Father Heart of God

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Back in 2003 I was thinking about God as Father. I was particularly struck by what Jesus said of his own relationship with Father God all through the gospel of John. It seems like it would be good to come back to what I wrote all those years ago. May Father God bless and encourage you as you read and think about God as your own heavenly Father.
We need to experience God’s father heart towards us. What we know of a father’s heart is pretty pitiful. For some it’s as a tyrant who demands unquestioning obedience and who uses physical force or verbal abuse to achieve that obedience. For some it’s as a slave driver who requires “work” to pay one’s way. For some it’s like a school teacher requiring perfect scores. For others though there may be a physical presence, the father is emotionally absent. For many there is no father because of death, divorce, or other circumstance causing separation of the family.
Our experience of our own fathers’ hearts becomes our view of God’s father heart so that our sense his heart may be one or more of the following:

He’s a tyrant waiting for me to put one foot out of place
He’s violent and vengeful
He’s distant and disinterested
He’s unapproachable
He doesn’t listen
He only pays attention if I get all my ducks in a row
He doesn’t care about me or what I feel
He won’t help me, I have to figure it out myself
He doesn’t like me (because I’m ugly, stupid, slow, lazy, fat, careless, a girl, a boy, not like him, whatever)

Here are some scriptures to help you meditate on Father God. God is emotionally present, kind, loving, gentle, and understanding of our limitations. Our minds may know this but our hearts don’t.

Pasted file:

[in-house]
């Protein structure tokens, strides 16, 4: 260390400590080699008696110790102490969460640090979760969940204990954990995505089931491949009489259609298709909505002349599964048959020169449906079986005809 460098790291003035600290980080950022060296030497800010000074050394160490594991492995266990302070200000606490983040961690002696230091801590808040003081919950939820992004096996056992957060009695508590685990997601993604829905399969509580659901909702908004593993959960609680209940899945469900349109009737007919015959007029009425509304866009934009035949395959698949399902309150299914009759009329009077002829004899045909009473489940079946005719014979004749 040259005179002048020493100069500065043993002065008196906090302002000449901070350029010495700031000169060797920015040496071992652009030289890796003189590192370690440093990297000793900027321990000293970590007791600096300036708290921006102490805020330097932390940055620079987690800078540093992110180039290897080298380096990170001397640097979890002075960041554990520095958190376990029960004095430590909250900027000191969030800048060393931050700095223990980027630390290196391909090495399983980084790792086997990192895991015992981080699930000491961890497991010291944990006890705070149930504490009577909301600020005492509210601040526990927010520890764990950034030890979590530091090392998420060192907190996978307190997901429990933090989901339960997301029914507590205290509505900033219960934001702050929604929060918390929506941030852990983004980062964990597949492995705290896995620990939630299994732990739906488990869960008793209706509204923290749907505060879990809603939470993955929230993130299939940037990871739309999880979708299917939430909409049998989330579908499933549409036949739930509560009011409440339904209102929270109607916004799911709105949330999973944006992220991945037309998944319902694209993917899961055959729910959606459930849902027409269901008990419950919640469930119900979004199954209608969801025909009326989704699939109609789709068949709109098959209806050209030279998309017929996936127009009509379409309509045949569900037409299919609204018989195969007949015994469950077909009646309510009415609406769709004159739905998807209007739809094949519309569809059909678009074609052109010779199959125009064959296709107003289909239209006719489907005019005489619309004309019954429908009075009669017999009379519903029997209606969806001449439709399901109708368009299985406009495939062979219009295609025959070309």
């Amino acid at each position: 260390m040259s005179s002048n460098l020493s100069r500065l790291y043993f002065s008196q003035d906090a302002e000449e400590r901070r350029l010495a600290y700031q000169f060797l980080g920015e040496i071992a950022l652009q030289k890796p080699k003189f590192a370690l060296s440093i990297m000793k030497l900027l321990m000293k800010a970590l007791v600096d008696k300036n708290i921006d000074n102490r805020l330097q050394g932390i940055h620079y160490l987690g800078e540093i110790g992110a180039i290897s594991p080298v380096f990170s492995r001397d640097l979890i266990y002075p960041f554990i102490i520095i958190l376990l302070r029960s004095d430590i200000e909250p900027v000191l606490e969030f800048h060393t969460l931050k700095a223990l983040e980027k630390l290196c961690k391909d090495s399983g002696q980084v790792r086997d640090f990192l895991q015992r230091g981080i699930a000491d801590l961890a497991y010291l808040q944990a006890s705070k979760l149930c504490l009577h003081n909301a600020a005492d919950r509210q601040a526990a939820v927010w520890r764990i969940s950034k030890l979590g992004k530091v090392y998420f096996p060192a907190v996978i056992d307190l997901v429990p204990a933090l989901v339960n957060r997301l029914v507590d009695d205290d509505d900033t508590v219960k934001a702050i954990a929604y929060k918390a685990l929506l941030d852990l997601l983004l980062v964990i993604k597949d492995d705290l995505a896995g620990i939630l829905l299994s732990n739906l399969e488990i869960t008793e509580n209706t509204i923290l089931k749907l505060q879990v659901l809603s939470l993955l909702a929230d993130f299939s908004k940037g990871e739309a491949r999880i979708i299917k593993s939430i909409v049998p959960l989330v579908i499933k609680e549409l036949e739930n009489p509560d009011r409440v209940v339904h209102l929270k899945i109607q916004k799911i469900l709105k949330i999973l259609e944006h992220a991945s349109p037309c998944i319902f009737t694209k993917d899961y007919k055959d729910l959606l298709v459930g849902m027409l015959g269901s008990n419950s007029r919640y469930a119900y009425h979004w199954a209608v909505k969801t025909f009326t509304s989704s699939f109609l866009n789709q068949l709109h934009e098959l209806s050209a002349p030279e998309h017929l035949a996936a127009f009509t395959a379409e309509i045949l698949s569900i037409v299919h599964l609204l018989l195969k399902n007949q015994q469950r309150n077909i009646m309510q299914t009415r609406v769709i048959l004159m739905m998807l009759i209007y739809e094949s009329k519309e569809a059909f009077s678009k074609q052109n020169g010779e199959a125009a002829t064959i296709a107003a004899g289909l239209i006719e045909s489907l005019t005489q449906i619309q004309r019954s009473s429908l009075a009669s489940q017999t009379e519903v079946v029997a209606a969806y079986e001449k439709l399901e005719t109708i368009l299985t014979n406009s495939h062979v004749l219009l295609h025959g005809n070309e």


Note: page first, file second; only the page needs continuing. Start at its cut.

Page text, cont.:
• Psalm 103:13, 14 says, “The Lord is like a father to his children, tender and compassionate to those who fear him. For he understands how weak we are; he knows we are only dust.”
  • Isaiah 9:6 “Mighty God, everlasting father …”
  • Matthew 6:9 “Our Father in heaven may your name be honored …”
  • *John 10:30 “The Father and I are one …” Look at Jesus to get a view of the father heart of God.
  • Romans 8:15 “Father dear Father …”
  • Hebrews 1:5 “Today I have become your Father …”
  • Ephesians 4:6 “Only one God and Father …”
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Life’s Ups and Downs

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Julian of Norwich’s book “Revelations of Divine Love” has had a big impact on my life as I’ve read of her experiences with God during my devotional times. I was particularly struck by what she said as a result of the seventh revelation she received from God.

Julian talks about her experience of being spiritually/emotionally up and down; one minute feeling God’s comfort and rest and great sustaining spiritual joy, the next feeling as though “turned away, left all alone, deeply distressed and tired of my life … there was no comfort or calm for me … only faith hope and love, and I did not feel these, I only believed they were true.” She experienced this back and forth around twenty times. She came to understand that “God wants us to know that he keeps us safe in bad and good times alike.”

So often when we feel blue, discouraged, depressed, alone and cut off from God we assume we have sinned. However, sin is not always the cause as Julian realised. She says she’d not had time between the good and bad times to actually sin. On the other hand, she realised she didn’t deserve the feelings of joy either. God had freely given what he willed, sometimes joy and sometimes sorrow.

I know for myself that when I feel great joy and encouragement in my life and in God that there’s sometimes a teeny sense that I must deserve it in some way, that somehow I’ve been “good” and it’s a reward. By the same token, when my life feels joyless and I’m discouraged, or God feels a long way away and there isn’t much comfort or encouragement around I so often and quickly assume God has abandoned me and that I must have been “bad”, that I must have sinned or have some sinful attitude. What I’m coming to understand more and more from all this is that my feelings aren’t the measure of my relationship with God, and that joy or sorrow are opportunities to keep on trusting him.